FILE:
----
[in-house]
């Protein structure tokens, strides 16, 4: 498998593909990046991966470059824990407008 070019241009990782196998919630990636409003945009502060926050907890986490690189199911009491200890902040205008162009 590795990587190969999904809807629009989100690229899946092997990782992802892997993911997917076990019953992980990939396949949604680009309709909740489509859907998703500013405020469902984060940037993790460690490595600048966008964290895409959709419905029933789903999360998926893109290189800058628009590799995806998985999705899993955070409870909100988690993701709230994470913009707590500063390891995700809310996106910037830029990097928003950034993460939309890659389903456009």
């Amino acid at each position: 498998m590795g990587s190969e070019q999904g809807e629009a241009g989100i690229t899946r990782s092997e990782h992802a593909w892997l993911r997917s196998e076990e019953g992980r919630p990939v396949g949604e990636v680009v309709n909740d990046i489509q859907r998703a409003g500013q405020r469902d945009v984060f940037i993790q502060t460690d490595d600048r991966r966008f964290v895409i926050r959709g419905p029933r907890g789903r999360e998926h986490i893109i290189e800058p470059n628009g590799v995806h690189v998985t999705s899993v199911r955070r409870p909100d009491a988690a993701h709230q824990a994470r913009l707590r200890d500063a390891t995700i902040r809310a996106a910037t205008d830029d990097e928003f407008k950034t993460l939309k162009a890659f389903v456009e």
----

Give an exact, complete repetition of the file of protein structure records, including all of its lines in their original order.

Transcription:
[in-house]
């Protein structure tokens, strides 16, 4: 498998593909990046991966470059824990407008 070019241009990782196998919630990636409003945009502060926050907890986490690189199911009491200890902040205008162009 590795990587190969999904809807629009989100690229899946092997990782992802892997993911997917076990019953992980990939396949949604680009309709909740489509859907998703500013405020469902984060940037993790460690490595600048966008964290895409959709419905029933789903999360998926893109290189800058628009590799995806998985999705899993955070409870909100988690993701709230994470913009707590500063390891995700809310996106910037830029990097928003950034993460939309890659389903456009």
């Amino acid at each position: 498998m590795g990587s190969e070019q999904g809807e629009a241009g989100i690229t899946r990782s092997e990782h992802a593909w892997l993911r997917s196998e076990e019953g992980r919630p990939v396949g949604e990636v680009v309709n909740d990046i489509q859907r998703a409003g500013q405020r469902d945009v984060f940037i993790q502060t460690d490595d600048r991966r966008f964290v895409i926050r959709g419905p029933r907890g789903r999360e998926h986490i893109i290189e800058p470059n628009g590799v995806h690189v998985t999705s899993v199911r955070r409870p909100d009491a988690a993701h709230q824990a994470r913009l707590r200890d500063a390891t995700i902040r809310a996106a910037t205008d830029d990097e928003f407008k950034t993460l939309k162009a890659f389903v456009e």